Cannabis Alleviates Symptoms Of Crohn’s Disease. (2005).
Author(s): Jeff Hergenrather. A pilot study conducted in patients with Crohn’s disease, who underwent treatment with cannabis, reported numerous benefits, such as reduction of: vomiting, depression, nausea, pain and fatigue; as well as an improvement in appetite and activity. View study
Cannabis Finds Its Way into Treatment of Crohn’s Disease. (2013).
Author(s): Rudolf Schicho, Martin Storr. For a long time in traditional medicine, cannabis has been used for the treatment of intestinal diseases. This article shows that the cannabis sativa is highly efficient and has a great therapeutic potential to alleviate the inflammations and affections of this disease. View study
Cannabidiol Reduces Intestinal Inflammation through the Control of Neuroimmune Axis. (2011).
Author(s): Daniele De Filippis1,5., Giuseppe Esposito2., Carla Cirillo3, Mariateresa Cipriano1,5, Benedicte Y. DeWinter4, Caterina Scuderi2, Giovanni Sarnelli3, Rosario Cuomo3 , Luca Steardo2 , Joris G. De Man4 , Teresa Iuvone1,5*. Cannabidiol (CBD) due to its ability to control reactive gliosis in the central nervous system but without the psychotropic effects, can be a new therapeutic alternative in the treatment of inflammatory bowel diseases. View study
Cannabidiol Enhances the Inhibitory Effects of Δ9-Tetrahydrocannabinol on Human Glioblastoma Cell Proliferation and Survival. (2012).
Author(s): Jahan P. Marcu, Rigel T. Christian, Darryl Lau, Anne J. Zielinski, Maxx P. Horowitz, Jasmine Lee, Arash Pakdel, Juanita Allison, Chandani Limbad, Dan H. Moore, Garret L. Yount, Pierre-Yves Desprez, and Sean D. McAllister. Adding cannabidiol to Δ9-THC may improve the effectiveness of Δ9-THC in the treatment of glioblastoma in patients with cancer. When treating the cells with both compounds it was observed that these acted synergistically to inhibit cell proliferation. View study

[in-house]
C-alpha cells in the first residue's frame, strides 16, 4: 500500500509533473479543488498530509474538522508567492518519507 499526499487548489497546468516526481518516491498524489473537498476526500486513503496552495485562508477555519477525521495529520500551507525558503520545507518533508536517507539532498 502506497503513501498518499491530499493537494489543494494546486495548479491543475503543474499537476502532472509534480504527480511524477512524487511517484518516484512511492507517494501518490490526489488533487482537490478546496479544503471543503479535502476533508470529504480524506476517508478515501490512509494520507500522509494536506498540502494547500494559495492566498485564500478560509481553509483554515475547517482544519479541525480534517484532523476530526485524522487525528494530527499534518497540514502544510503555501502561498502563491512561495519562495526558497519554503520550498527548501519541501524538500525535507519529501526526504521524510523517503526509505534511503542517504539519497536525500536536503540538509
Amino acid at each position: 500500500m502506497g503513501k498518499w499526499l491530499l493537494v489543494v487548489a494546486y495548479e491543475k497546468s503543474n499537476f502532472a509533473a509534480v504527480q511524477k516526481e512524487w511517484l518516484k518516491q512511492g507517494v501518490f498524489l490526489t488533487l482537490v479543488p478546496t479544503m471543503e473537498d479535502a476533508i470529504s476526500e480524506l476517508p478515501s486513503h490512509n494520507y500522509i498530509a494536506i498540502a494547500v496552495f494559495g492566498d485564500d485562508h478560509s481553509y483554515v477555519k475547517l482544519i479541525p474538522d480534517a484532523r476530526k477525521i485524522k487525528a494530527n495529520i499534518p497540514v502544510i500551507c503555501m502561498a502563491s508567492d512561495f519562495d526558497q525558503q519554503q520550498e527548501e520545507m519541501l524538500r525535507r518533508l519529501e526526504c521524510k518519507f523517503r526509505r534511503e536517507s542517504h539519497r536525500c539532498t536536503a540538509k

Cannabidiol, a Non-Psychoactive Cannabinoid Compound, Inhibits Proliferation and Invasion in U87-MG and T98G Glioma Cells through a Multitarget Effect. (2013).
Author(s): Marta Solinas, Paola Massi , Valentina Cinquina, Marta Valenti, Daniele Bolognini, Marzia Gariboldi, Elena Monti, Tiziana Rubino, Daniela Parolaro. CBD is a non-psychoactive phytocannabinoid and also very efficient to treat multiple tumor characteristics. By not having side effects, it is very possible that it can be used as an effective drug against cancer. View study
Medical use of cannabis in patients with HIV/AIDS. (2013).
Author(s): Elizabeth E Lutge, Andy Gray, Nandi Siegfried. Cannabis can help in the treatment of AIDS-related anorexia, and is said to improve appetite, which results in weight gain and better mood, thus improving the quality of life. View study
Cannabidiol administration after hypoxia-ischemia to newborn rats reduces long-term brain injury and restores neurobehavioral function. (2012).
Author(s): V. Cinquina f , A. Gómez a , R. Layunta a , M. Santos a , J. Fernández-Ruiz, José Martínez-Orgado. CBD has been shown to have short-term neuroprotective effects in the immature brain, suggesting that it could be used as a neuroprotective agent for neonatal hypoxiaeischemia. View study